Central Bank President Steve Simon is a cup-half-full, if not overflowing, kind of guy who is quick with a smile and an invitation to sit and have a homey chat.

So you can imagine how alone he must have felt for the nearly 18 months he oversaw the Storm Lake-based operation’s lone branch in Greater Des Moines.

That changed late last year, when Central Bank completed its acquisition of the failed West Des Moines-based Liberty Bank chain, adding seven new branch banks to its one 
Central Bank branch in the metro area. It was the end of a three-year burn-down for Liberty   Bank and the beginning of what Simon believes will be a steady period of growth for Central Bank.

When the deal closed on Dec. 27, Liberty Bank’s remaining Greater Des Moines branches joined the Central Bank branch, which, at 6601 Westtown Parkway, is virtually across the street from Liberty Bank’s old headquarters.

In addition to expanding Central Bank by seven bricks-and-mortar locations, the bank’s workforce grew by 62 people, all hired from 
Liberty Bank.

“We hired more people than planned,” Simon said. “We ended up keeping a larger workforce because we liked the quality of the people.”

In addition to Liberty Bank’s employees, Central Bank acquired everything from extension cords to swampland in Florida.

“I can tell you that I do have swamp ground in Florida that I can sell you. It’s a fact,” he said.

Simon would not say what Central Bank paid for Liberty Bank, which at one time had nearly 30 branches in eight markets in Iowa, 
Illinois and Florida. Central Bank’s financial report for the fourth quarter of 2013, when the deal closed, indicate it paid about $2 million.

Liberty Bank’s operations in Florida were considered the bank’s undoing, draining it of capital and resulting in an order from federal banking regulators to raise more money and 
improve operations.

In the third quarter of 2010, the bank had assets of $1.2 billion. By Sept. 30, 2013, the last quarter for which it filed a financial statement, the bank had $267 million in assets, and its equity capital had fallen over a one-year period to about $16 million from $26 million.

The bank’s collapse also meant that the original investors recruited by the late William Krause, who founded the bank, had lost all of their money. Krause had invited prominent business, political and sports figures to invest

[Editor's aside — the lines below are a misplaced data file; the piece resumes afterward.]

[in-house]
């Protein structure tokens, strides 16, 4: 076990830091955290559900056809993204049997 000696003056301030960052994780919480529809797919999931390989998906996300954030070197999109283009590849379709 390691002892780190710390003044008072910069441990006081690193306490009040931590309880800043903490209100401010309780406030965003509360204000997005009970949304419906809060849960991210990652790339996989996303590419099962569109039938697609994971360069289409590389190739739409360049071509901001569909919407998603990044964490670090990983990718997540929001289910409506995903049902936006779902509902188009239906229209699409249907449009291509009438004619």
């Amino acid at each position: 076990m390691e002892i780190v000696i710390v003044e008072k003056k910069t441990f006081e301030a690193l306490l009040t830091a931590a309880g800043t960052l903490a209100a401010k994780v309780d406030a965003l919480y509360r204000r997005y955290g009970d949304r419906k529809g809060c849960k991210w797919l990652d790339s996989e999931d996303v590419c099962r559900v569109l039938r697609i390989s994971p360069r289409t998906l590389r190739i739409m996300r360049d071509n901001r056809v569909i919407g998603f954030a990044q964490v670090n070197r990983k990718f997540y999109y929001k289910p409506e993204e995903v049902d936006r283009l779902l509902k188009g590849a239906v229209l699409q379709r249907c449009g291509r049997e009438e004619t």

in the bank. Gov. Terry Branstad was among them. In tax returns released in April 2010, Branstad noted that he was a minor investor in Liberty Banshares Iowa Inc., Liberty Bank’s 
parent company, and had lost a total of $31,365 on that investment and three others.

By the summer of 2011, investors were so disenchanted that they ignored a call to bolster the bank’s capital by $22 million. An indication of the financial hole Liberty Bank was in came in August 2011, when the bank reported a $9.7 million loss for the second quarter of the year as it charged off nearly $16 million in troubled loans and restructured another $8.9 million.

Little wonder, then, that when Simon suggested that his parent company, Commercial 
Financial Corp. of Storm Lake, buy Liberty Bank, the initial reaction was “Are you crazy?” he said.

For Simon, patience was the key to buying the troubled bank.

“If you’re the last guy to the party, you might be the guy who gets the deal,” he said. “Not many people needed seven locations in town. There would have been a lot of overlap for most of the other bidders.”

The deal did put a drag on Central Bank’s performance in the fourth quarter of last year, the quarter in which it completed the acquisition. Its return on assets, a key measure of 
profitability, was a flat 0 percent.

However, total assets grew to $654 million from $506 million, and deposits grew by nearly $170 million between the third and fourth quarters to nearly $595 million.

The growth in deposits was a key to the acquisition. 

“We put 95 percent of our dollars back into loans,” Simon said.

And although about 75 percent of Liberty Bank’s remaining $128 million in loans were performing by the time of the acquisition, Simon was left to work out several million dollars in loans that were in non-accrual status and to dispose of a property that Liberty Bank had on its books after acquiring deeds through foreclosures. 

“Everything came to roost here,” he said. “We said, ‘We’ll take everything. We’ll clean the slate and take your problems.’ ”

As a result, Simon is running a clean bank and a problem bank, but he sees nothing but opportunities for Central Bank to grow as a result.

“This going to work out really well,” he said.